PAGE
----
Point of View

Filling the cells

December 9, 2012 

The North Carolina Department of Correction reports a prison population of about 40,000. A startling 57 percent of inmates are African-American; though only 22 percent of our population is black. Thirty-five percent of our state prison population is white; though whites constitute over 72 percent of the populace. The size of our prison cohort has risen by more than 35 percent over the last 15 years.

The “most frequent crimes” resulting in incarceration are instances of “drug possession” (18 percent). Another 3 percent of offenders are categorized as having engaged in “drug trafficking.” Assault, larceny, DWI and burglary yield about 10 percent apiece. Traffic violations, robbery, sexual assault and fraud round out the field, at more modest levels.

These North Carolina figures echo patterns seen across the nation in the past three decades.

The U.S. now has the highest rate of incarceration in the world – outpacing even harsh regimes like Iran, China and Russia. The Pew Center reports we have less than 5 percent of the world’s population, but a quarter of the its prison population. Germany, for example, incarcerates 93 of its residents per 100,000; we imprison 750. Nationwide, in 30 years, our prison population has ballooned from about 300,000 to over 2 million. In 1980, there were roughly 40,000 people in American prisons for drug crimes. Today, it’s about 500,000.

National incarceration rates are also dramatically skewed by race. We imprison higher percentages of black men than South Africa did during apartheid. One of each 106 white men is behind bars. For African-Americans males, it’s one in 15. This combination of mass incarceration and acute racial impact has led Michelle Alexander to label, and potently document, the American criminal justice system as principal tool in a “New Jim Crow.”

The lessons to be drawn from drug convictions are pointedly illustrative. Scholars estimate two-thirds of recent decades’ increase in federal prison populations, and over half of state ones, result from narcotics offenses. Between 80 and 90 percent of those convictions are visited upon African-Americans.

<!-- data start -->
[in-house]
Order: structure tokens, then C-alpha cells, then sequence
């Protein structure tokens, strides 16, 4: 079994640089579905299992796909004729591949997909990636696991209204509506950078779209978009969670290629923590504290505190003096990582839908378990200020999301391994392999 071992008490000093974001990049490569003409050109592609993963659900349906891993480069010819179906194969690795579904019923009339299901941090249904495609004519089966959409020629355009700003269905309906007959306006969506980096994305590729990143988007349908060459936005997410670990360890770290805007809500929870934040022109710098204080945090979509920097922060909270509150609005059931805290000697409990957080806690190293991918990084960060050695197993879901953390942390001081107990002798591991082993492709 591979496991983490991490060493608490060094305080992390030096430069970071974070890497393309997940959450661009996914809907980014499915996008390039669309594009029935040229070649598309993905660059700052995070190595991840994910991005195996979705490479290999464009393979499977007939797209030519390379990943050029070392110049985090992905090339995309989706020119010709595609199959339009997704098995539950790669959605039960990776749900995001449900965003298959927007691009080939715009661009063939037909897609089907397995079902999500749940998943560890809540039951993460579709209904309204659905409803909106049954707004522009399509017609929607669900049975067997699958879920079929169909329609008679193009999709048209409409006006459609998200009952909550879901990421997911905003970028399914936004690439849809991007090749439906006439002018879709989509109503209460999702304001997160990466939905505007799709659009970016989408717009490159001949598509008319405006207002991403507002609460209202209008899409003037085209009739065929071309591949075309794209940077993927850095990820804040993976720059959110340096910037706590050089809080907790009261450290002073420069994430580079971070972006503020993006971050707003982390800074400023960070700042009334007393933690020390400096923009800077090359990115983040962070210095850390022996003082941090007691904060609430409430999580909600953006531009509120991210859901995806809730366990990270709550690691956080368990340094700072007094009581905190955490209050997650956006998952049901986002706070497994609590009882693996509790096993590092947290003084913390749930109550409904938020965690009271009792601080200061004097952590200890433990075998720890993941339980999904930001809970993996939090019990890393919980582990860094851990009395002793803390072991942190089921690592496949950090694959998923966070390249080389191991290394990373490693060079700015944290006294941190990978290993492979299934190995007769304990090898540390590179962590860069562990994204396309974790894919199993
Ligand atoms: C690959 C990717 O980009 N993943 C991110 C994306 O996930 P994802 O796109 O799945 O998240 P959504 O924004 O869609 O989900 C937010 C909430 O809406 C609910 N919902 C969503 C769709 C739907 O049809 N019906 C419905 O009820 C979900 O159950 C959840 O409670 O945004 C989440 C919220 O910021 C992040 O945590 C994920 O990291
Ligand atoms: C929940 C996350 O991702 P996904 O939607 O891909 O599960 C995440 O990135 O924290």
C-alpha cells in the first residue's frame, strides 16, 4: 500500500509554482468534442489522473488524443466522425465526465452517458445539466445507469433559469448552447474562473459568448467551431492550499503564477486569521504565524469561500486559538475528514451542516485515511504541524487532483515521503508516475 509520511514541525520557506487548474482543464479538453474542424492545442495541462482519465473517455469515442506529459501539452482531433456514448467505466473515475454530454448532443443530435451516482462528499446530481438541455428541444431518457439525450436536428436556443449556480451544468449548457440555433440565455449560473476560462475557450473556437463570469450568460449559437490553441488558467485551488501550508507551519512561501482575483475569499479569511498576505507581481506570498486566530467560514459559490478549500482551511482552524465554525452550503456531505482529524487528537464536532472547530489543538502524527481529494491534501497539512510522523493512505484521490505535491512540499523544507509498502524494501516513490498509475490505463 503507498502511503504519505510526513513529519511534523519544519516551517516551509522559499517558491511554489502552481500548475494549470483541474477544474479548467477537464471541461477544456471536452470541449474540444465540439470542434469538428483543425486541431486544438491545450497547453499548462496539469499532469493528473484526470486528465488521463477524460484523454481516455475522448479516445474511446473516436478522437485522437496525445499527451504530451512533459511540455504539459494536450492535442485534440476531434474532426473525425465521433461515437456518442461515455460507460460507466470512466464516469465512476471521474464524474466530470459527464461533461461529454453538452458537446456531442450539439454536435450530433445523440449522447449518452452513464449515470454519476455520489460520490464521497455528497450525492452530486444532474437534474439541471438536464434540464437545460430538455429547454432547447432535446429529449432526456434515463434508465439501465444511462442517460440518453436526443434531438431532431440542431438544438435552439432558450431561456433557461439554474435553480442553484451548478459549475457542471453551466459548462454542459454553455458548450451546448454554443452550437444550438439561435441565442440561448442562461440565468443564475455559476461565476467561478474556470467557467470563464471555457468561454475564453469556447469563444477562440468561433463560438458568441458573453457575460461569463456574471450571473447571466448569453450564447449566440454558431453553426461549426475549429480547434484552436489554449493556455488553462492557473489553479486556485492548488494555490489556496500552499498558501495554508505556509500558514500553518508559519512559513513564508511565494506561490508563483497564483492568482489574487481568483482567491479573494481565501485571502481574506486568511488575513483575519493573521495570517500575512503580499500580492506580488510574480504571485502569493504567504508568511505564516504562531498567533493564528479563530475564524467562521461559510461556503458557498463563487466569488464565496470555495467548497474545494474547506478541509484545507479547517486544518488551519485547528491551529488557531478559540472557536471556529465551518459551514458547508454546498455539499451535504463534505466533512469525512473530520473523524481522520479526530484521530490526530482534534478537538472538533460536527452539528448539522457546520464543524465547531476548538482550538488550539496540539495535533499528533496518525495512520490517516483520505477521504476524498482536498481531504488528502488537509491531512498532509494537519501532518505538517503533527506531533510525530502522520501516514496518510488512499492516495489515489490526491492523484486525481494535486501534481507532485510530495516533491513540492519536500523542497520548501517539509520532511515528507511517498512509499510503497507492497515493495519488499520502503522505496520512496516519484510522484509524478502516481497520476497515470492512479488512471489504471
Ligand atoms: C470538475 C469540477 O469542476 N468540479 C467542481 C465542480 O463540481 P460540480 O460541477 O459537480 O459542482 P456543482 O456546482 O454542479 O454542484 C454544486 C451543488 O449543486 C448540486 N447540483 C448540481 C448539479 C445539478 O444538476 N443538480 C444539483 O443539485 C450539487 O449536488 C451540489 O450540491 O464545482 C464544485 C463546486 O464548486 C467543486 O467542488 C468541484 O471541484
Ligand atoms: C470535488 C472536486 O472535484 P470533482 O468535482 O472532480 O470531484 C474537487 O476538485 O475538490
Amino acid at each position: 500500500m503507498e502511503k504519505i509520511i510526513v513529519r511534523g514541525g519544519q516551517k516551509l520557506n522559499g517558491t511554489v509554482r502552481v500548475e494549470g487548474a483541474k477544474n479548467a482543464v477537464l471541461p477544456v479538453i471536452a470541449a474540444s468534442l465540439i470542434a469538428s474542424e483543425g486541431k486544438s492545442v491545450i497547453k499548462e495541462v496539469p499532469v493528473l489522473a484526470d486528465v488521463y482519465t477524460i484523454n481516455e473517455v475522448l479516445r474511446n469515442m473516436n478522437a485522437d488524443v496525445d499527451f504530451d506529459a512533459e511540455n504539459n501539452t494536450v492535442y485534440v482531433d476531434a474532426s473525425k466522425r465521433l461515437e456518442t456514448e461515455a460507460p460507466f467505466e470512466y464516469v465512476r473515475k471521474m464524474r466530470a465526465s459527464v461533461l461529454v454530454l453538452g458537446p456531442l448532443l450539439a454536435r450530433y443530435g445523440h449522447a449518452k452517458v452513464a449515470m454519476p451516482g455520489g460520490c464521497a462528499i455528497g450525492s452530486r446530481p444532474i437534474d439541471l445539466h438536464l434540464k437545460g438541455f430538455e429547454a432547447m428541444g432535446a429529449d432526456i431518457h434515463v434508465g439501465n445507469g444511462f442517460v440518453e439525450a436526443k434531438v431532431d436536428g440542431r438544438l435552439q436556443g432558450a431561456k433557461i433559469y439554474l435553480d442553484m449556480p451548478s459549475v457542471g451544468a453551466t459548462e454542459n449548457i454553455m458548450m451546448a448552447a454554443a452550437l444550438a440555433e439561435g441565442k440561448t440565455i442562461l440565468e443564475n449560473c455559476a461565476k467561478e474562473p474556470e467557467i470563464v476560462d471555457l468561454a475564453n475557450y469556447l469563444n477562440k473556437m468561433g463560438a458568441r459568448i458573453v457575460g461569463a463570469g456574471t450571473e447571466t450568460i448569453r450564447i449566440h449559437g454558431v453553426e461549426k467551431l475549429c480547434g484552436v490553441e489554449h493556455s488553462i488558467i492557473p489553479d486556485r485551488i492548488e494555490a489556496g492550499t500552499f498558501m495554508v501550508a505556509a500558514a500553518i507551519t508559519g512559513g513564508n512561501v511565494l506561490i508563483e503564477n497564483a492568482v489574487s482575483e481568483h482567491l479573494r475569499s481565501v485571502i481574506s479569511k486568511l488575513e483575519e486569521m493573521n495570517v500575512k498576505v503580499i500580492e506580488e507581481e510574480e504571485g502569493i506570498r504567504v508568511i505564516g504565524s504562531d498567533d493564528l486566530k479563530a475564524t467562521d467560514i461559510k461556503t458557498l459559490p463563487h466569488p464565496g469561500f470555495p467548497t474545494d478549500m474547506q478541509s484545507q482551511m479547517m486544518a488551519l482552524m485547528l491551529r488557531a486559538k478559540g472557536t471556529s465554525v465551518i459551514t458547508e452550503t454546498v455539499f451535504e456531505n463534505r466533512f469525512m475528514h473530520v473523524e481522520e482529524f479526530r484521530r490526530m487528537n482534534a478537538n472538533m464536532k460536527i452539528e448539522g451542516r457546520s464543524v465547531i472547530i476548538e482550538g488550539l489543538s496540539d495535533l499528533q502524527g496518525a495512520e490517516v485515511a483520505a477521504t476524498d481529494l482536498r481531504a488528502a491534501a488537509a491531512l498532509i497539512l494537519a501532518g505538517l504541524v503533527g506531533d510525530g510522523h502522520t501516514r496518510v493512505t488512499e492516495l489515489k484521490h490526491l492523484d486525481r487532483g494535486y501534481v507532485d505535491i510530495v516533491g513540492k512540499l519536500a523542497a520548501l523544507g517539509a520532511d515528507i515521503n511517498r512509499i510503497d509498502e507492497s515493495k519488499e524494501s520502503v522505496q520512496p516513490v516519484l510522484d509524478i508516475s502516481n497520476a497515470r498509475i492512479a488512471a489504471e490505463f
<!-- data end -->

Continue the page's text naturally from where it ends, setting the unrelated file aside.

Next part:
Curiously, though, empirical studies suggest that American blacks and whites use and sell illicit drugs at roughly equal rates. Young white males, in fact, trigger three times as many overdose-related emergency room visits as do their black counterparts.

Having lived in privileged college communities most of my adult life, I’m beyond certain that drug enforcement regimes are markedly distinct from those employed in economically distressed and troubled locales. Police supervision and intervention patterns in strained neighborhoods of Lumberton, Fayetteville, Goldsboro, or, for that matter, Charlotte, have little in common with those surrounding the campuses of Chapel Hill, Duke and N.C. State.

Our implementation policies and practices are hardly neutral. Cornel West is right that “if young white people were incarcerated at the same rate as young black people, the issue would be a national emergency.”

And, as those who work in North Carolina’s impoverished communities regularly attest, the results flowing from expansive incarceration are devastating. Felons are frequently tagged for life – effectively barred from employment, housing, public benefits, access to educational opportunity and even food stamps.

Most leave prison unemployed and stay that way for a year or longer – even in good economic times. Deprivation spreads quickly to families, neighborhoods and towns. One UNC study found that mass incarceration policies have driven up child poverty in all 100 North Carolina. counties.

Why are such patterns tolerated in a state (and nation) profoundly committed to “equal justice under law.” The reasons are, no doubt, varied and demoralizing. At least one, though, stems directly from the way we enforce constitutional norms.

It is remarkably difficult to mount successful legal challenges to broad, systemic injustices in American courts. You might be able to contest the application of legal standards to your particularized claims, but overarching attacks on the operation of our institutions are notably harder to come by.

This can mean statistical demonstrations of broad-ranging bias, or distorting impact, fall on deaf ears. Even if, as here, the disparities are grotesque. And in individual cases, you’re never going to win if you have produce evidence, from the mouth of your adversary, that he was, after all, out to get you.

We’ve seen this, of late, in the related, but analogous, debates over North Carolina’s pathbreaking, but now interred, Racial Justice Act. Pointed demonstrations that both prosecutors and juries manipulate results to accommodate racial predisposition will now, again, be deemed beside the point. But sometimes you have to look at the forest to actually grasp the nature of the trees. Otherwise, it’s hard to avoid the conclusion that we know our vaunted criminal justice system is racialized, we just don’t care.

Gene Nichol is the Boyd Tinsley distinguished professor at UNC’s Law School and director of the UNC Center on Poverty, Work & Opportunity.

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